Get Your Priorities Straight



I see myself in this situation.  Anyone that doesn’t given our current economy isn’t being a realist.

Right now, all over this country, thousands of people each day are driven into poverty.  Whether or not you may consider it their fault or not is not relevant.  And virtually all of them become poor and stay that way.

Those who argue that the poor simply have to ‘pull themselves up by the bootstraps’ are completely ignorant of what it means to be mired in poverty.  Those who attack the poor for their situation are contributors to the problem, not offering solutions to that problem.  Those who believe that ‘a culture of wanton poverty’ is something people actually desire are delusional.  The truth is that the vast majority of those in poverty would rather have two very important things: education and jobs.

I hear and read this kind of attitude toward our poor all the time.  The economic news is dire and always getting worse, never better.  And this news, this barrage of negativity, is beaten into those who are already down, who are bereft of important resources like food or shelter.

‘Oh, forget the poor, they want to be where they are.  Why should we care about them?’  Good lord, what would bring someone to believe such a thing?  Can’t they see they’re lying to themselves?

We need an example.  Let’s start with the folks at the country club.



Let’s see: in 2005, the average cost of a round of golf was $36.00, so for the seven people pictured having a delightful afternoon at this country club, that would be $252.00.

A round of drinks, at two drinks per person, at country club prices (oh, and two extra martinis for Claire) would be around $160.00 (those martinis are expensive!).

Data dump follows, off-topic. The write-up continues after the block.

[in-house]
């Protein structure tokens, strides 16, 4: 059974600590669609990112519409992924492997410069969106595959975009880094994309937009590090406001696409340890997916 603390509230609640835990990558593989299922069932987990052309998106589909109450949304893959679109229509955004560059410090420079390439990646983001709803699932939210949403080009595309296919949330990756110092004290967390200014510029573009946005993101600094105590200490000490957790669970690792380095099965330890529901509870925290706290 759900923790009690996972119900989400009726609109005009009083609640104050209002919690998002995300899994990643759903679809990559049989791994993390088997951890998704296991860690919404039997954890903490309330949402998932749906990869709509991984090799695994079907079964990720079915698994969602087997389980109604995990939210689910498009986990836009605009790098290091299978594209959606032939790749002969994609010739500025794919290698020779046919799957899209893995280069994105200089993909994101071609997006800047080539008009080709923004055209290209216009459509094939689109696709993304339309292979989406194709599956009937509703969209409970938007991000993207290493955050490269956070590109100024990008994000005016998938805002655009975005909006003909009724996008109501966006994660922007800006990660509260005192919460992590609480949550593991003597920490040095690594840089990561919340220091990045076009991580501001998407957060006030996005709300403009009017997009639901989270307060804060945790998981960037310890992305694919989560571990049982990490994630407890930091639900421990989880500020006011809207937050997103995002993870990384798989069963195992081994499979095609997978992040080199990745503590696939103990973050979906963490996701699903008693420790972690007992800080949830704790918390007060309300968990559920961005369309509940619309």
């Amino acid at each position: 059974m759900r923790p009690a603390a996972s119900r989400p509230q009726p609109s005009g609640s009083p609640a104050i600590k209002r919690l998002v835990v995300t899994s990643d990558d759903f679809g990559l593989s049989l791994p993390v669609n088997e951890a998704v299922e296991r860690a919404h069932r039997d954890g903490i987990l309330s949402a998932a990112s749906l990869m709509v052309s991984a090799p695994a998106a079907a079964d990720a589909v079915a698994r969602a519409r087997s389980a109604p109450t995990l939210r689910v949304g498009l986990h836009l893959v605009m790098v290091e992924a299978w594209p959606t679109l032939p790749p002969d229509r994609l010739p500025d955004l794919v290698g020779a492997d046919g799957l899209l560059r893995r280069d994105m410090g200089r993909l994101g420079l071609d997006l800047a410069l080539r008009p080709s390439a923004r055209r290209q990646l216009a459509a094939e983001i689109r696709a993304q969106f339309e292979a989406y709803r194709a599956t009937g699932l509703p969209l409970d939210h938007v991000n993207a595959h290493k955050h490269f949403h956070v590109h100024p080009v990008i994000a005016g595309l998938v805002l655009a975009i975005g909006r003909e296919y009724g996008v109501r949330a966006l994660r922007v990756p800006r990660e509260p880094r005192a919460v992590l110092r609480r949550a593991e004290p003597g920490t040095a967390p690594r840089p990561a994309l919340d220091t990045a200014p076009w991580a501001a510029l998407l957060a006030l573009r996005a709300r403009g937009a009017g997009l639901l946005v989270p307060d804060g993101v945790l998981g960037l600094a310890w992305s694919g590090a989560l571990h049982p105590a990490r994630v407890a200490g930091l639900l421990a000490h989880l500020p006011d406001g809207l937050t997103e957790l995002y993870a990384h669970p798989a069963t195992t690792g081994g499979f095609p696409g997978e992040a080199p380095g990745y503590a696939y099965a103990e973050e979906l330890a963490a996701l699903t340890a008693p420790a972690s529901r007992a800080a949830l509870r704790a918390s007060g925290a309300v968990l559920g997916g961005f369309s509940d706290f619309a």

The cost of gas for large luxury cars, driven about fifteen miles, and based on 5 cars (Claire gets picked up by her husband because she’s too smashed to drive): $52.00.

Lunch for seven at $30/person: $210.00.

Seven people, round of golf, transportation, food, cocktails: $674.00.

Greedy Business Partners


Six Hundred and Seventy Four Dollars.  Imagine: that’s enough money to feed a family of four for two months, it’s enough for a cheap rent, it’s enough to get desperately needed medication.  It’s enough money to make a difference to someone that needs it.

But the only thing that this $674 dollars did was fuel a single afternoon of golf (and a massive hangover for Claire).

Let’s face it.  People don’t think about what money can really do when it’s properly directed.  Let’s take this scenario a little further and make another estimate: the number of people who play golf in this country in a single day.  If seven people generate a cost of $674 dollars, what does a number of 300,000 (an average number of golfers per day) create in expenditure for this kind of lavish, expensive outing?